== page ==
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By Nadia Prupis
Oil giant Shell also knew of the dangers of climate change decades ago, while it continued to lobby against climate legislation and push for fossil fuel development, a joint investigation by The Guardian and the Dutch newspaper The Correspondent revealed Tuesday.
Shell created a confidential report in 1986 which found that the changes brought about by global warming could be "the greatest in recorded history" and warned of an impact "on the human environment, future living standards and food supplies, [that] could have major social, economic and political consequences."
The company also made a 28-minute educational film in 1991, Climate of Concern, that warned oil extraction and use could lead to extreme weather, famines and mass displacement, and noted that the dangers of climate change were "endorsed by a uniquely broad consensus of scientists." The film was developed for public viewing, particularly for schools.
"Our energy consuming way of life may be causing climatic changes with adverse consequences for us all," the video states.
"If the weather machine were to be wound up to such new levels of energy, no country would remain unaffected," it continues. "Global warming is not yet certain, but many think that to wait for final proof would be irresponsible. Action now is seen as the only safe insurance."
The revelations about Shell come after a separate investigation into ExxonMobil revealed that company had also been waging a climate science suppression campaign and burying its own reports on the global warming impacts of fossil fuel use for decades. Exxon, whose former CEO is now U.S. secretary of state, is currently under investigation by the Securities and Exchange Commission and state attorneys general for allegedly lying to investors about the risks of climate change.
In 2016, a group of lawmakers asked the Department of Justice to look into Shell's knowledge of global warming as well.
"They knew. Shell told the public the truth about climate change in 1991 and they clearly never got round to telling their own board of directors," Tom Burke of the green think-tank E3G, told the Guardian on Tuesday. "Shell's behavior now is risky for the climate but it is also risky for their shareholders. It is very difficult to explain why they are continuing to explore and develop high-cost reserves."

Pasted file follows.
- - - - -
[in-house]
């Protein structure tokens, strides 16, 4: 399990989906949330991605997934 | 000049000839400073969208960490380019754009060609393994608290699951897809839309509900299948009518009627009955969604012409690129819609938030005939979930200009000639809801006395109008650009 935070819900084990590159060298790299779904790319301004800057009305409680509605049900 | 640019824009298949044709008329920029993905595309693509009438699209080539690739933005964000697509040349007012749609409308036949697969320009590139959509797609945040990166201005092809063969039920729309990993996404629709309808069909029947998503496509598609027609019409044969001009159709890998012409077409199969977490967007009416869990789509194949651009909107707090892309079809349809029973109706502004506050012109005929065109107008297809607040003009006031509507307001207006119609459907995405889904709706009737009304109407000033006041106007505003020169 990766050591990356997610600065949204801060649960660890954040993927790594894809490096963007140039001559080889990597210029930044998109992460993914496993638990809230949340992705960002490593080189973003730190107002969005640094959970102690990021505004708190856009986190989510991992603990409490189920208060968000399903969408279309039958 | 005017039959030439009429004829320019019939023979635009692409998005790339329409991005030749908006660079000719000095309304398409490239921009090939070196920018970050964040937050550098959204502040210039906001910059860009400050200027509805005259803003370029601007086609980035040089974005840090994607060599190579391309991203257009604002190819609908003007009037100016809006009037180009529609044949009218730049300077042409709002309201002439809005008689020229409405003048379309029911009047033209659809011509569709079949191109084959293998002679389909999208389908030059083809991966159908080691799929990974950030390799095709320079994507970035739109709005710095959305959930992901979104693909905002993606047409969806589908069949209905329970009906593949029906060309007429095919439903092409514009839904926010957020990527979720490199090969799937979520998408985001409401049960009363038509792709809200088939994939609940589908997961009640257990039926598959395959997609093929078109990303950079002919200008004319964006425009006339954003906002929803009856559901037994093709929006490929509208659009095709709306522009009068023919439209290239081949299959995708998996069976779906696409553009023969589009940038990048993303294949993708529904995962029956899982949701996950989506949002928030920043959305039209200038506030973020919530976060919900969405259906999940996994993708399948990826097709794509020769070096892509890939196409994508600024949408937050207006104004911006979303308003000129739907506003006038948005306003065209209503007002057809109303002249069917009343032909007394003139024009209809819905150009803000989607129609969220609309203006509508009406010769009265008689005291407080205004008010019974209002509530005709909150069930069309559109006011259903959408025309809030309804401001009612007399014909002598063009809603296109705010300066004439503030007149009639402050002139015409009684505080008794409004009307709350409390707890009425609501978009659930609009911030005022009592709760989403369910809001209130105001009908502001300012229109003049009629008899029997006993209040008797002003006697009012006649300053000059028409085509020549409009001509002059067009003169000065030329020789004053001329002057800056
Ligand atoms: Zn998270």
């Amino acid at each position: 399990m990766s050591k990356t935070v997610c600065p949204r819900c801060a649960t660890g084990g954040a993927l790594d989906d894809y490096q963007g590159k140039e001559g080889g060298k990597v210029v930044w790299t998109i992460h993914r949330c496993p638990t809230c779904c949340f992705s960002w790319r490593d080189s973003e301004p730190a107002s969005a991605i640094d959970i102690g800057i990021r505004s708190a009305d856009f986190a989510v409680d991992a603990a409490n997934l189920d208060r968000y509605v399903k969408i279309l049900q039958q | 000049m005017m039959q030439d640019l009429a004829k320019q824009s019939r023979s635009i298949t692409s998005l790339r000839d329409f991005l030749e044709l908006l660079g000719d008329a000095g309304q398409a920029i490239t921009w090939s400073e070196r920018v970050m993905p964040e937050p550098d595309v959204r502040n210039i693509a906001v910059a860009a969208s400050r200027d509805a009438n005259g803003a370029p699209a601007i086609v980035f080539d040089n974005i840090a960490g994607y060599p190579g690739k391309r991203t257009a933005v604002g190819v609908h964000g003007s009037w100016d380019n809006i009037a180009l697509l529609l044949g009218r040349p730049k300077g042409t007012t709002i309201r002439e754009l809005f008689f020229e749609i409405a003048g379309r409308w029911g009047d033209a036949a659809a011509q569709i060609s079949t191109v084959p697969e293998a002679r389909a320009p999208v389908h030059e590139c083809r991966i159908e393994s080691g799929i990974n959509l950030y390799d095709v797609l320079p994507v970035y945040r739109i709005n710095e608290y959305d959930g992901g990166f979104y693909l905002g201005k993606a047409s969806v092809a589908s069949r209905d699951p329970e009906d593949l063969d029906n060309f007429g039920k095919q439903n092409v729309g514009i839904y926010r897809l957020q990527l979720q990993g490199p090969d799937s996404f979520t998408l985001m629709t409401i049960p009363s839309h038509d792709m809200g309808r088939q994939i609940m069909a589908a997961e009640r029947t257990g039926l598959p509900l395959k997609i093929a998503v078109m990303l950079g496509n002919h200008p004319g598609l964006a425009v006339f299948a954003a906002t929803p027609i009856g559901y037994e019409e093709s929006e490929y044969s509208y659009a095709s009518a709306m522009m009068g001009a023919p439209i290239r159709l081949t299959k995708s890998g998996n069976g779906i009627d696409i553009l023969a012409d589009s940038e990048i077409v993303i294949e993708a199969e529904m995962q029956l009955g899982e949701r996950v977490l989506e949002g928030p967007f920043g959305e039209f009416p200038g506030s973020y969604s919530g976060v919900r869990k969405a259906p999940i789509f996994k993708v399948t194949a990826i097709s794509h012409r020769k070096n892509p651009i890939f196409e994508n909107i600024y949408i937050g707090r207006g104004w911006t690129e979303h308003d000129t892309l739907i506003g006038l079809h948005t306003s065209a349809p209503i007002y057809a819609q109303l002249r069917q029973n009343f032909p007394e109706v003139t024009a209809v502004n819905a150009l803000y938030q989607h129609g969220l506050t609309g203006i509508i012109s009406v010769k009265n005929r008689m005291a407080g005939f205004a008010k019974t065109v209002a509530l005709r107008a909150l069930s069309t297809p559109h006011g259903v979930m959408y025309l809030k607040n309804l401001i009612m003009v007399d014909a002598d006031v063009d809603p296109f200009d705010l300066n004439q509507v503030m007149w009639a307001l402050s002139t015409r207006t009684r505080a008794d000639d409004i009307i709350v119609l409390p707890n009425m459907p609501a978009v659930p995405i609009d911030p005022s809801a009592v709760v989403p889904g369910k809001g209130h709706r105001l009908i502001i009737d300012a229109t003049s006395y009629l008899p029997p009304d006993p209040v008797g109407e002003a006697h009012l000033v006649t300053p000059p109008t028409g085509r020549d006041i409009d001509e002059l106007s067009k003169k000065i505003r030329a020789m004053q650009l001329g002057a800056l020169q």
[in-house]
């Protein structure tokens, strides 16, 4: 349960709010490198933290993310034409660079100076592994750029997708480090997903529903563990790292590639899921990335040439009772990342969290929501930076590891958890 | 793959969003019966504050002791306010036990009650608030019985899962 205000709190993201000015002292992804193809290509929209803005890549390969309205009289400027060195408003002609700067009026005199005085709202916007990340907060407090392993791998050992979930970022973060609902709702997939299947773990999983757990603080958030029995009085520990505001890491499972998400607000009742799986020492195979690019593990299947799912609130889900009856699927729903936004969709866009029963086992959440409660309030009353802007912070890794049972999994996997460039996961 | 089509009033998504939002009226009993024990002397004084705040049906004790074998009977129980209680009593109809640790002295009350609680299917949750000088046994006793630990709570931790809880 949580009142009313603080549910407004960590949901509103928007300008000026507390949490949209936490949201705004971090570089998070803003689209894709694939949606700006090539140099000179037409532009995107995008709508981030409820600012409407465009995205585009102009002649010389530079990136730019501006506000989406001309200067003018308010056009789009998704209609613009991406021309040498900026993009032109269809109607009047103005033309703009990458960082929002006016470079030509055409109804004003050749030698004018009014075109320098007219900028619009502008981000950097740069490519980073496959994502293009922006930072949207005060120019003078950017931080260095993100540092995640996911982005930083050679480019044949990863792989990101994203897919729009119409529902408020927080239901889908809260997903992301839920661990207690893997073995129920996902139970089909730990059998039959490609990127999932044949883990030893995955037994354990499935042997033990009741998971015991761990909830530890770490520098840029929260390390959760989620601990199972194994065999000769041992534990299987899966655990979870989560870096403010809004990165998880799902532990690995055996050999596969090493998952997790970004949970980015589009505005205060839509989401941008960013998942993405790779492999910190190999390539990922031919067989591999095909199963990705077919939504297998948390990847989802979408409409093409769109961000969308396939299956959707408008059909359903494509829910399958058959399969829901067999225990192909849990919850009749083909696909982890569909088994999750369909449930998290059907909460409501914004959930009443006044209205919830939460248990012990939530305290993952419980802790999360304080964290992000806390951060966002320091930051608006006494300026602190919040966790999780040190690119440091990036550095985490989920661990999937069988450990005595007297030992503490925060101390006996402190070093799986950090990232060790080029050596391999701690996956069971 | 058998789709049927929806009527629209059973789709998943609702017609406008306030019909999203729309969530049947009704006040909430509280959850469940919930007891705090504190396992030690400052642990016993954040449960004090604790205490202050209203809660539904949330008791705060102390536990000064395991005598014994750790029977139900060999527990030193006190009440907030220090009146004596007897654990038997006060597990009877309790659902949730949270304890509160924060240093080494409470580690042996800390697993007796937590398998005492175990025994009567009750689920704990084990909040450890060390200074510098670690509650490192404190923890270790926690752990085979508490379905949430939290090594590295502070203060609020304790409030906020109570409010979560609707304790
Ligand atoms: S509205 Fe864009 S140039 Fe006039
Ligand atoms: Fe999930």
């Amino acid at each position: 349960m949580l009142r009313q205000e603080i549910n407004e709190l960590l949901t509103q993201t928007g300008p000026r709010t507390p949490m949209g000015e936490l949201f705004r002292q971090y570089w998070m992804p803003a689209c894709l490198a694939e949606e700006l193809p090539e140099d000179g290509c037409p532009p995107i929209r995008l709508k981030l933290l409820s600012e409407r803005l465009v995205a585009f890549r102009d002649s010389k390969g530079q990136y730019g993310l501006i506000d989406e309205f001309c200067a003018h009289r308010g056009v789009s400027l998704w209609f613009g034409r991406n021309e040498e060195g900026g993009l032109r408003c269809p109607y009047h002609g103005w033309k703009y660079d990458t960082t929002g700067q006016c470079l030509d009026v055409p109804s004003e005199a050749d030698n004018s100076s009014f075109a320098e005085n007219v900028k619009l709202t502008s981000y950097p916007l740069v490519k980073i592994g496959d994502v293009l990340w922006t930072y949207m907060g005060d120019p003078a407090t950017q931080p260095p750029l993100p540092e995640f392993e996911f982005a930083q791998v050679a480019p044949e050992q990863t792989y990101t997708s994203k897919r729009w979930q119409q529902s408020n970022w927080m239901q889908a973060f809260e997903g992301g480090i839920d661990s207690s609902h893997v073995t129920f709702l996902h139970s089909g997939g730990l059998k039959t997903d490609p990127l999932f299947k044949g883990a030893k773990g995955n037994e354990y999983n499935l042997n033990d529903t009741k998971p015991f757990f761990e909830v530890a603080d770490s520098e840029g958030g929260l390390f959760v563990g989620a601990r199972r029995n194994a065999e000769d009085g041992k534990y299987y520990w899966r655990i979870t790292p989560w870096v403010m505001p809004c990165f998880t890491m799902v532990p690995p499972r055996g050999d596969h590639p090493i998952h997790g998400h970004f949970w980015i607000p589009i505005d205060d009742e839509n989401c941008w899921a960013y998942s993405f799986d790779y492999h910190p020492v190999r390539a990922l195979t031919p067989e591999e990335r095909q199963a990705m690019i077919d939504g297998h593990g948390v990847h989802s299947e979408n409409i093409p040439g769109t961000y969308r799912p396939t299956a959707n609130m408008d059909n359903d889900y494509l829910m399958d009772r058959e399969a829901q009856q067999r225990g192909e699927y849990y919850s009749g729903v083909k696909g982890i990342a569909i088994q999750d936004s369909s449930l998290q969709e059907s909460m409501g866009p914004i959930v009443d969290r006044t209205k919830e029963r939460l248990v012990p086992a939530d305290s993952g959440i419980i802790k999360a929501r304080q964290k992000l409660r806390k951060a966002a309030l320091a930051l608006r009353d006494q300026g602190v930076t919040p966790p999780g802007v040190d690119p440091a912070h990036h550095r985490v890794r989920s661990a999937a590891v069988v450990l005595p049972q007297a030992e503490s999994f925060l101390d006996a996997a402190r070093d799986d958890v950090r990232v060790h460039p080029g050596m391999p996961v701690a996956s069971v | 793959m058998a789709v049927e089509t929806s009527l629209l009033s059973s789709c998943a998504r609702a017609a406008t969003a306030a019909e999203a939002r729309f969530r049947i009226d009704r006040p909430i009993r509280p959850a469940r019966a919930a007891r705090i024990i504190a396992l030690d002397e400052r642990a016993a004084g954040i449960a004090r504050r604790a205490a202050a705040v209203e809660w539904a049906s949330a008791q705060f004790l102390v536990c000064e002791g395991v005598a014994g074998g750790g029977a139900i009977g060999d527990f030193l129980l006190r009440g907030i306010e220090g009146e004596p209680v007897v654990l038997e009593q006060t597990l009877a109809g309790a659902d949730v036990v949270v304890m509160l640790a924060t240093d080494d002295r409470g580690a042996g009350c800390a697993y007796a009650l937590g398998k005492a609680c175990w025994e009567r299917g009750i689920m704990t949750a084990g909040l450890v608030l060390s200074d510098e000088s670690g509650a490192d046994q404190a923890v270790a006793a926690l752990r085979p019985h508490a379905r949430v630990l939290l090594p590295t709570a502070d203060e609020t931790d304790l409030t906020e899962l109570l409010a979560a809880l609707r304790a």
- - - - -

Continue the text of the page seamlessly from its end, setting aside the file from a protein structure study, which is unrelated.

The fact that Shell understood all this in 1991 and that a quarter-century later it was trying to open up the Arctic to oil-drilling, tells you all you'll ever need to know about the corporate ethic of the fossil fuel industry. Shell made a big difference in the world—a difference for the worse.
Patricia Espinosa, the United Nations' climate change chief, said action by fossil fuel companies is critical to combating climate change.
"They are a big part of the global economy, so if we do not get them on board, we will not be able to achieve this transformation of the economy we need," she said.
Watch the entire film here:
Reposted with permission from our media associate Common Dreams.
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By Nick Cunningham
A growing number of refineries around the world are either curtailing operations or shutting down entirely as the oil market collapses.
The Trump administration is expected to unveil its final replacement of Obama-era fuel-efficiency standards for cars and light trucks Tuesday in a move likely to pump nearly a billion more tons of carbon dioxide into the atmosphere over the lifetime of those less-efficient vehicles.
By Jake Johnson
Just over a month after proclaiming that the number of coronavirus cases in the U.S. would soon "be down to close to zero," President Donald Trump said during a press briefing on the White House lawn Sunday that limiting U.S. deaths from the pandemic to between 100,000 and 200,000 people would mean his administration and the country as a whole did "a very good job."
Documents unearthed in a lawsuit brought by a Missouri farmer who claimed that Monsanto and German chemical maker BASF's dicamba herbicide ruined his peach orchard revealed that the two companies knew their new agricultural seed and chemical system would likely damage many U.S. farms, according to documents seen by The Guardian.